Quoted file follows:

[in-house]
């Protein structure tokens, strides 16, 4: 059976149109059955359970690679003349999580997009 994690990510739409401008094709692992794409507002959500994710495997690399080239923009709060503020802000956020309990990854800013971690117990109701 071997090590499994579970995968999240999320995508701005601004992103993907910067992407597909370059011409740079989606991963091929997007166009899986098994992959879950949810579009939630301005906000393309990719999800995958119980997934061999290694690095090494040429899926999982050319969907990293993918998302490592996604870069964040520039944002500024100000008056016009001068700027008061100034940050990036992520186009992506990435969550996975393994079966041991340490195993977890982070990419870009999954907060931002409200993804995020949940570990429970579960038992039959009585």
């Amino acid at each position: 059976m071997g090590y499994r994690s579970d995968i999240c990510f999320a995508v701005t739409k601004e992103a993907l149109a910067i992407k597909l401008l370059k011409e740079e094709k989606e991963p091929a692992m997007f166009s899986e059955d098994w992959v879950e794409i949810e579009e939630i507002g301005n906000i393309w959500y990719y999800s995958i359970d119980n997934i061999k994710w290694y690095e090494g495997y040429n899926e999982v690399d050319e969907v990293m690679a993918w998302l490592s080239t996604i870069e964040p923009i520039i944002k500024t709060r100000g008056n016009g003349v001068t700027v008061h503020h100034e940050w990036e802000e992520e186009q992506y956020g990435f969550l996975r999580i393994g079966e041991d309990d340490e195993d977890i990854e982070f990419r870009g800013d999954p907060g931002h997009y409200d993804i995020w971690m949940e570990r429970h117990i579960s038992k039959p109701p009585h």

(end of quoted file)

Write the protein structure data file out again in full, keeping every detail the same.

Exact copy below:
[in-house]
């Protein structure tokens, strides 16, 4: 059976149109059955359970690679003349999580997009 994690990510739409401008094709692992794409507002959500994710495997690399080239923009709060503020802000956020309990990854800013971690117990109701 071997090590499994579970995968999240999320995508701005601004992103993907910067992407597909370059011409740079989606991963091929997007166009899986098994992959879950949810579009939630301005906000393309990719999800995958119980997934061999290694690095090494040429899926999982050319969907990293993918998302490592996604870069964040520039944002500024100000008056016009001068700027008061100034940050990036992520186009992506990435969550996975393994079966041991340490195993977890982070990419870009999954907060931002409200993804995020949940570990429970579960038992039959009585």
């Amino acid at each position: 059976m071997g090590y499994r994690s579970d995968i999240c990510f999320a995508v701005t739409k601004e992103a993907l149109a910067i992407k597909l401008l370059k011409e740079e094709k989606e991963p091929a692992m997007f166009s899986e059955d098994w992959v879950e794409i949810e579009e939630i507002g301005n906000i393309w959500y990719y999800s995958i359970d119980n997934i061999k994710w290694y690095e090494g495997y040429n899926e999982v690399d050319e969907v990293m690679a993918w998302l490592s080239t996604i870069e964040p923009i520039i944002k500024t709060r100000g008056n016009g003349v001068t700027v008061h503020h100034e940050w990036e802000e992520e186009q992506y956020g990435f969550l996975r999580i393994g079966e041991d309990d340490e195993d977890i990854e982070f990419r870009g800013d999954p907060g931002h997009y409200d993804i995020w971690m949940e570990r429970h117990i579960s038992k039959p109701p009585h």